amy tan '18 United Nations development programme

amy tan '18
United Nations development programme

 

 

A three-time veteran of WorldMUN, Amy is excited to be directing her last committee on a topic so dear to her heart. Previously, she has directed committees about China, the Soviet Union, Nigeria, and Lebanon in Montreal, Rome, India, and Boston. She currently serves as the Director-General of Harvard National Model United Nations - Latin America and enthusiastically invites all of her delegates to try some pisco sour with her in Lima this January. Outside of Model UN, Amy enjoys swing dancing, skiing, adrenaline rushes, new cuisines, and new adventures. She cannot wait to meet all of her delegates and sincerely hopes that this topic will encourage delegates to promote gender equality both inside and outside of the committee.

Topic: Gender Discrimination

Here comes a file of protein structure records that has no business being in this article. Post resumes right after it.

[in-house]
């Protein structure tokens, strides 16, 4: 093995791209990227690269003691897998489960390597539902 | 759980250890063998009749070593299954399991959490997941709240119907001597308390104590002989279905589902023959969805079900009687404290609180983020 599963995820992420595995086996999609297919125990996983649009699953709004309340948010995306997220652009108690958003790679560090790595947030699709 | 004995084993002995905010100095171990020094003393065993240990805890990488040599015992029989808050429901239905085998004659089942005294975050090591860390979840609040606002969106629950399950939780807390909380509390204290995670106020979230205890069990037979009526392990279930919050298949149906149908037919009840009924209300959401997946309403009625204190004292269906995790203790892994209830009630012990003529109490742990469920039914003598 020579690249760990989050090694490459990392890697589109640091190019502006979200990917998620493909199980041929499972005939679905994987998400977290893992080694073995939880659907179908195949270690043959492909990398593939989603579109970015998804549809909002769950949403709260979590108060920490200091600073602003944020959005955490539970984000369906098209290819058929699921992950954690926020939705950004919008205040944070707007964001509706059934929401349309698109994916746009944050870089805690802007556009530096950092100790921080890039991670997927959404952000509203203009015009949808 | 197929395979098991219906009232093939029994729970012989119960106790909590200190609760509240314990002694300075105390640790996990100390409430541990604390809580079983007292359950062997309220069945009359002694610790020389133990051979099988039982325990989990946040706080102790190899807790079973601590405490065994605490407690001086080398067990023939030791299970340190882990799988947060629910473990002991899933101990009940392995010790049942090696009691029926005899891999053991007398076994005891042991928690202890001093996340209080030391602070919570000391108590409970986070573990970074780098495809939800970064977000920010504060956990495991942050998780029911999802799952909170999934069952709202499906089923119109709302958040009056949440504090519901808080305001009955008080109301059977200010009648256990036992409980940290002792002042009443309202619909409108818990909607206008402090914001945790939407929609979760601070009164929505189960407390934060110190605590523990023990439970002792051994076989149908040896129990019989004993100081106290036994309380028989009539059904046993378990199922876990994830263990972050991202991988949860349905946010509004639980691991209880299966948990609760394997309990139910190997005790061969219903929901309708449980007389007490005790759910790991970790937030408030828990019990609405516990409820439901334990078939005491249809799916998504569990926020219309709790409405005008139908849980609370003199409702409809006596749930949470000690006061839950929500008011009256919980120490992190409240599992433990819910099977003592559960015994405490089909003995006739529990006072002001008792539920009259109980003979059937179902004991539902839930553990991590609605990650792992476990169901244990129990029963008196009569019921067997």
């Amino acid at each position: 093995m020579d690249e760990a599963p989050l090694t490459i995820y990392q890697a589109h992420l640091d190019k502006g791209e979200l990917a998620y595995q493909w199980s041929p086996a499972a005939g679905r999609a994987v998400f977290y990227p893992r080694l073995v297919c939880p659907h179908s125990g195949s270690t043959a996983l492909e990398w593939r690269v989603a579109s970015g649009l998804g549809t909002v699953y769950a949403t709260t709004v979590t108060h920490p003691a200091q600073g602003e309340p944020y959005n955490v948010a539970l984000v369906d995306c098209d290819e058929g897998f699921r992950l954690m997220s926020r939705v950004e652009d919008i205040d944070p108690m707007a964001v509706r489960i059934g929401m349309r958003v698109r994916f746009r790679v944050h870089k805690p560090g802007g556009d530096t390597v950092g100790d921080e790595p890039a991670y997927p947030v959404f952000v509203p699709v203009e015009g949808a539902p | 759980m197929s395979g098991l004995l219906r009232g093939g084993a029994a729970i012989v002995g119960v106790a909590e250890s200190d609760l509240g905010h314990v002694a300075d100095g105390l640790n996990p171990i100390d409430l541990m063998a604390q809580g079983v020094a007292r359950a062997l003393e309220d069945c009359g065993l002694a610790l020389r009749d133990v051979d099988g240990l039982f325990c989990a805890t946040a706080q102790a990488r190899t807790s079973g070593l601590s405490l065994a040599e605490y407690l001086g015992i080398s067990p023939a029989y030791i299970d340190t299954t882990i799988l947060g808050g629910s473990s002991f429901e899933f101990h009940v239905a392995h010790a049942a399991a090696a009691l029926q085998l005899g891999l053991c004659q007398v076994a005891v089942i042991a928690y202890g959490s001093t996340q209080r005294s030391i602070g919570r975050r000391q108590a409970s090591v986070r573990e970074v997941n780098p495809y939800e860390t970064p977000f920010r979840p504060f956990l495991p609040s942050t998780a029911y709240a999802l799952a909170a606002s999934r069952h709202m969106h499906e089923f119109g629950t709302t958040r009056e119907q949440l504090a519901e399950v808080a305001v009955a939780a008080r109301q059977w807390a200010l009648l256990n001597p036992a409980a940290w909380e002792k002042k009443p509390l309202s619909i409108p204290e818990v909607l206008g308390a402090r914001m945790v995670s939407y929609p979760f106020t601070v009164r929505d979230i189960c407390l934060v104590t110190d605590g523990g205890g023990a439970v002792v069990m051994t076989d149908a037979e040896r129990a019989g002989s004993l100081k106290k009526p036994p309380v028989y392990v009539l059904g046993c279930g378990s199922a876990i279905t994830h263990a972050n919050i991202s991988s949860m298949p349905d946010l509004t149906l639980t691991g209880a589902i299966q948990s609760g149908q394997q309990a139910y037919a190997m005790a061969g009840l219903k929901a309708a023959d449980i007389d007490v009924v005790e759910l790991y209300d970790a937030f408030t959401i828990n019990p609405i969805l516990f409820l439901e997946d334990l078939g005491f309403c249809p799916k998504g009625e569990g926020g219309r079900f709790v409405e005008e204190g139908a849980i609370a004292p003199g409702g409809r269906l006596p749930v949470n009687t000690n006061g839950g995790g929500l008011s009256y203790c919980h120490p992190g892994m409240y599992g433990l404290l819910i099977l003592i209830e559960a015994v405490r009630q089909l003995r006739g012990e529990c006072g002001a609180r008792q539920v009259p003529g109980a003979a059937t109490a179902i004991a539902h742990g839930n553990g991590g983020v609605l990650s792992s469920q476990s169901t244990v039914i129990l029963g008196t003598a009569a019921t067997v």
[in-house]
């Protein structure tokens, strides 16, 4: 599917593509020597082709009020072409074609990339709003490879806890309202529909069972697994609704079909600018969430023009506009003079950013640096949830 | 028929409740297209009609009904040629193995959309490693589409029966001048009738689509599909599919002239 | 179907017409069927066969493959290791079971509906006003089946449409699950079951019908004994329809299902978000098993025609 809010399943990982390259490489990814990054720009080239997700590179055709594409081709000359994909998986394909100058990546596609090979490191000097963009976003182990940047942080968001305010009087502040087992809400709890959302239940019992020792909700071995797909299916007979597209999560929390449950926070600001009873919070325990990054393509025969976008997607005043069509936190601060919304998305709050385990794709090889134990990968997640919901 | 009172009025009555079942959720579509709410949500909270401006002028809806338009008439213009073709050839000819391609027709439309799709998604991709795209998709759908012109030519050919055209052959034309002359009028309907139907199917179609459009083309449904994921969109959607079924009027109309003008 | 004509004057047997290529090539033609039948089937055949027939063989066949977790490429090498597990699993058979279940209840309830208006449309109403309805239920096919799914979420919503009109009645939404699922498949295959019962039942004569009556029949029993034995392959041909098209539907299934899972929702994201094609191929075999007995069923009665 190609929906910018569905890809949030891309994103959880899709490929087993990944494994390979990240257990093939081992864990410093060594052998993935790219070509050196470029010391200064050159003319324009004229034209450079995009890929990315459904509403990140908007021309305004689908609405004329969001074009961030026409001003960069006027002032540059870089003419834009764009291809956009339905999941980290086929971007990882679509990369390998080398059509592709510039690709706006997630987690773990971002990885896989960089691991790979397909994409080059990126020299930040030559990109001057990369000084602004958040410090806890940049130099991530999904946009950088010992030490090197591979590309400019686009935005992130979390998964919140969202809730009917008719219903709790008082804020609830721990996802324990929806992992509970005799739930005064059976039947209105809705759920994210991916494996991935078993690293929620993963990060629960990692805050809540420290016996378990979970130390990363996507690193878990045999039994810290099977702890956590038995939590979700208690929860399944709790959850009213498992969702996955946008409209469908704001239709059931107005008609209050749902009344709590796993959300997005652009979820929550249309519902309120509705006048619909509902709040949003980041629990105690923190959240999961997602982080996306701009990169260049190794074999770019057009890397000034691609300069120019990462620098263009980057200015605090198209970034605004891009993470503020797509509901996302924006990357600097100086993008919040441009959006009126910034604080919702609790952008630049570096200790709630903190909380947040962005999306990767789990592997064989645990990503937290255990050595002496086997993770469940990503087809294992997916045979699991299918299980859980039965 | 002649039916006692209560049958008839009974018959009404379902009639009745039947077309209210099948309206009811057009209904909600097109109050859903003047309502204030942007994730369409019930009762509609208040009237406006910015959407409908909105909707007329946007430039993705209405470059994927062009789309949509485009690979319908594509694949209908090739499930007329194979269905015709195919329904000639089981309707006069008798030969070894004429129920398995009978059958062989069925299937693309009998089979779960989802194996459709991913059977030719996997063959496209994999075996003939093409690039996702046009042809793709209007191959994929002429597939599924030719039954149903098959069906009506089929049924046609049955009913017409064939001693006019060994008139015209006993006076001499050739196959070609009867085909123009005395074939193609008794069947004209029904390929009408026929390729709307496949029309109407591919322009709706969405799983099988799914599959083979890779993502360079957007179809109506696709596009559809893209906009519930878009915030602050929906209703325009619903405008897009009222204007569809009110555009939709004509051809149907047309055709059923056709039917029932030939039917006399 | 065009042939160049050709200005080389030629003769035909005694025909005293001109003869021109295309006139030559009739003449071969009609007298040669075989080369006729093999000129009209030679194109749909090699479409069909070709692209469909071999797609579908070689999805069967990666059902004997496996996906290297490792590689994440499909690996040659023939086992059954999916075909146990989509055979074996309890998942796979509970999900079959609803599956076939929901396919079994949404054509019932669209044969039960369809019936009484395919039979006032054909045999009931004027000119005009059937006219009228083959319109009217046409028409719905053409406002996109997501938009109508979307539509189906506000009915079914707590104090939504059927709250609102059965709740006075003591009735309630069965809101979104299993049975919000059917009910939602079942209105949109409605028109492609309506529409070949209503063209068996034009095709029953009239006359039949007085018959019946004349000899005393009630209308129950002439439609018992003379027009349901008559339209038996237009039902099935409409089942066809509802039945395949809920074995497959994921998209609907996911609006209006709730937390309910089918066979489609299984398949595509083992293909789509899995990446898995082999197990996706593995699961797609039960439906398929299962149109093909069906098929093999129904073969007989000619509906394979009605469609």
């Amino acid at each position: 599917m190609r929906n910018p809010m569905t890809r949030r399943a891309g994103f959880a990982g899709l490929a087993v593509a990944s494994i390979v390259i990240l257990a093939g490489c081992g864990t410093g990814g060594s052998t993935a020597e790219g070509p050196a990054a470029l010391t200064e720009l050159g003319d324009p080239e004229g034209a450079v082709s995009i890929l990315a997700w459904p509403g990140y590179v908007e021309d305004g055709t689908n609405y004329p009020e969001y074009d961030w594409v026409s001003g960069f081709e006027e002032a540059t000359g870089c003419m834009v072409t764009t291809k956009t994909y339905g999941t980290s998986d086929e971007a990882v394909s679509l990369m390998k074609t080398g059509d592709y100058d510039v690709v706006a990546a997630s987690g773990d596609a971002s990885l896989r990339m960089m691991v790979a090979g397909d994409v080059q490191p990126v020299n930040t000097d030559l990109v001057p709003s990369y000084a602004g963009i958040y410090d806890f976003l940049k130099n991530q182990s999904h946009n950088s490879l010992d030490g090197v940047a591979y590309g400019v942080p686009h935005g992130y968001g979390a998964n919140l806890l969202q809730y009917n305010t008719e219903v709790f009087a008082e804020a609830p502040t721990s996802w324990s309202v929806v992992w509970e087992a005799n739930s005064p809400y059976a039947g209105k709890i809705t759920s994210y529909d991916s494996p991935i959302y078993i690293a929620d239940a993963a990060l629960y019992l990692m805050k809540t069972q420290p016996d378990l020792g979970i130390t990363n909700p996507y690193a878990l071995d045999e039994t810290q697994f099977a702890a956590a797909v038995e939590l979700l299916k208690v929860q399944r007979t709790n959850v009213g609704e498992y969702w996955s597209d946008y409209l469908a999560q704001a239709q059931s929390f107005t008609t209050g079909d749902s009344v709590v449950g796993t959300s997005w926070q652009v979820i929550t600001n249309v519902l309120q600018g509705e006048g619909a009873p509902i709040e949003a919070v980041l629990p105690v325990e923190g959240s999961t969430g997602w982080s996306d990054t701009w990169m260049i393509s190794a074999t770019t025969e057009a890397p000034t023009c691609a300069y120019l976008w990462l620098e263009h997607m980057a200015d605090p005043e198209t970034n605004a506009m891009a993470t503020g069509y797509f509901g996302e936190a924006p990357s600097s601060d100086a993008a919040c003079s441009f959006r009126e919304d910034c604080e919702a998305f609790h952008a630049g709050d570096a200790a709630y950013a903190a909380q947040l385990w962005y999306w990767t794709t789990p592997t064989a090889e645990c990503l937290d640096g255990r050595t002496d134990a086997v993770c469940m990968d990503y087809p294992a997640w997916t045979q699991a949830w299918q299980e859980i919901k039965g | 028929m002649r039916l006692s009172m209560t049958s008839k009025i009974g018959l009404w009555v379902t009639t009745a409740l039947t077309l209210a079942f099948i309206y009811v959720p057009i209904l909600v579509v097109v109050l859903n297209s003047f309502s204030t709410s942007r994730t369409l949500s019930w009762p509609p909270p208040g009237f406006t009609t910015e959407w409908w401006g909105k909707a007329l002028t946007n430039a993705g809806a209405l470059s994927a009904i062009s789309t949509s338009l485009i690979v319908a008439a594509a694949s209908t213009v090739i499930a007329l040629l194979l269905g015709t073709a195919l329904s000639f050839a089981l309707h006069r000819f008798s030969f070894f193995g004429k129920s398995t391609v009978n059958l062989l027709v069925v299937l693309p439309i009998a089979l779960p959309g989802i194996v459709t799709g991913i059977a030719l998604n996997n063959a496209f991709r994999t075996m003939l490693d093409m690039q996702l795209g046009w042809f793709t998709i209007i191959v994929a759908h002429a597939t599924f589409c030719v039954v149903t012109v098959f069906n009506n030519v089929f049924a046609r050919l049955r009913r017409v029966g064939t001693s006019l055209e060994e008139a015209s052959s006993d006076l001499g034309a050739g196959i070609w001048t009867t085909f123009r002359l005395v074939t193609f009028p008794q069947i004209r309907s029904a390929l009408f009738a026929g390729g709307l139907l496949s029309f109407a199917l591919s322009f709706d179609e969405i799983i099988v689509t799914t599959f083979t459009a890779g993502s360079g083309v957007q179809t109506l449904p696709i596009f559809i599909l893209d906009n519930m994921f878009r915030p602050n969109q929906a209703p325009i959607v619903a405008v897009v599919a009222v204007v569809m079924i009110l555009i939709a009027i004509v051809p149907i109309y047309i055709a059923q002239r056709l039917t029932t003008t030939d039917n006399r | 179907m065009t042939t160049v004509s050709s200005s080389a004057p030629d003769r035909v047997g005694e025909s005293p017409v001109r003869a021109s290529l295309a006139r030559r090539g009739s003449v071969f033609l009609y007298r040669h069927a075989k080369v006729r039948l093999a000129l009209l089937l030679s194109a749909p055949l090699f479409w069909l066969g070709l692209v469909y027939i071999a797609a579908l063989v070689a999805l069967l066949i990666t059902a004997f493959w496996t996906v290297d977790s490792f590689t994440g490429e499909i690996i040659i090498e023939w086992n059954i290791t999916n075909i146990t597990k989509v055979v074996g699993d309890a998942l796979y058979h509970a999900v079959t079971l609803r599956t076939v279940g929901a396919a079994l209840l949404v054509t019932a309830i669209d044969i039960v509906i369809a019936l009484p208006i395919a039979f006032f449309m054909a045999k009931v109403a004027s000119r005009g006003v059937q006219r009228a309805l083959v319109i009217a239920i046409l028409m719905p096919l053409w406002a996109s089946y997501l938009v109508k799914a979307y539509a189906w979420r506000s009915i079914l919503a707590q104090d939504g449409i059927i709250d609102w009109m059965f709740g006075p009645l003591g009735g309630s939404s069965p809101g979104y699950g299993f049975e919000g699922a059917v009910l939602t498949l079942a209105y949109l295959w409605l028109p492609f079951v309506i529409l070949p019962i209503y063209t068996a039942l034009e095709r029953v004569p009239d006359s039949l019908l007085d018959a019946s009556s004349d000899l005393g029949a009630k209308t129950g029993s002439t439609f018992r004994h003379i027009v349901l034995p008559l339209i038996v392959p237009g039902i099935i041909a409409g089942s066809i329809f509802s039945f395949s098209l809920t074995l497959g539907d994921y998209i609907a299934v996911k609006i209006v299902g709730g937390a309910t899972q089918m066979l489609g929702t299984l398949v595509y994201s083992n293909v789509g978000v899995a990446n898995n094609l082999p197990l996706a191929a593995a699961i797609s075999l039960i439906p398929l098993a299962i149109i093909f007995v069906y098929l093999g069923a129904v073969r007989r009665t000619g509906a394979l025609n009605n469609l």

Gender discrimination is ubiquitous throughout the societies and economies of both developing and developed countries. It is not only a humanitarian problem, but a serious development issue, where countries are unable to tap into the rich human capital provided by women due to the low labor force participation rate, number of women in government offices, and bargaining power within households. In developing countries, gender discrimination often manifests itself in a very different way, where women face a unique set of challenges. In brawn-based and agricultural-based economies, women will have lower aggregate productivity levels compared to men due to barriers to property ownership or limited inputs. Because of the lower perceived and/or true returns to investing in women, households will make (arguably) optimal decisions to invest less in girls’ education or health. In economies with limited credit markets, women tend to participate less in formal financial markets and banking institutions. Even if economic models prove that households are making decisions that maximize overall well-being through gender discrimination, a host of detrimental consequences undeniably result from these actions. Empirically, women receive less educational and employment opportunities, have less bargaining power within households, and are severely restricted due to their financial dependence on men. This committee will use economic studies and theories as a foundation to crafting resolutions that address gender discrimination in developing countries. It is my sincere hope that this committee will not only improve delegates’ knowledge about economics or gender issues, but inspire delegates to apply the lessons from the committee to create positive change within their own communities. This committee will use economic studies and theories as a foundation to crafting resolutions that address gender discrimination in developing countries. It is my sincere hope that this committee will not only improve delegates’ knowledge about economics or gender issues, but inspire delegates to apply the lessons from the committee to create positive change within their own communities.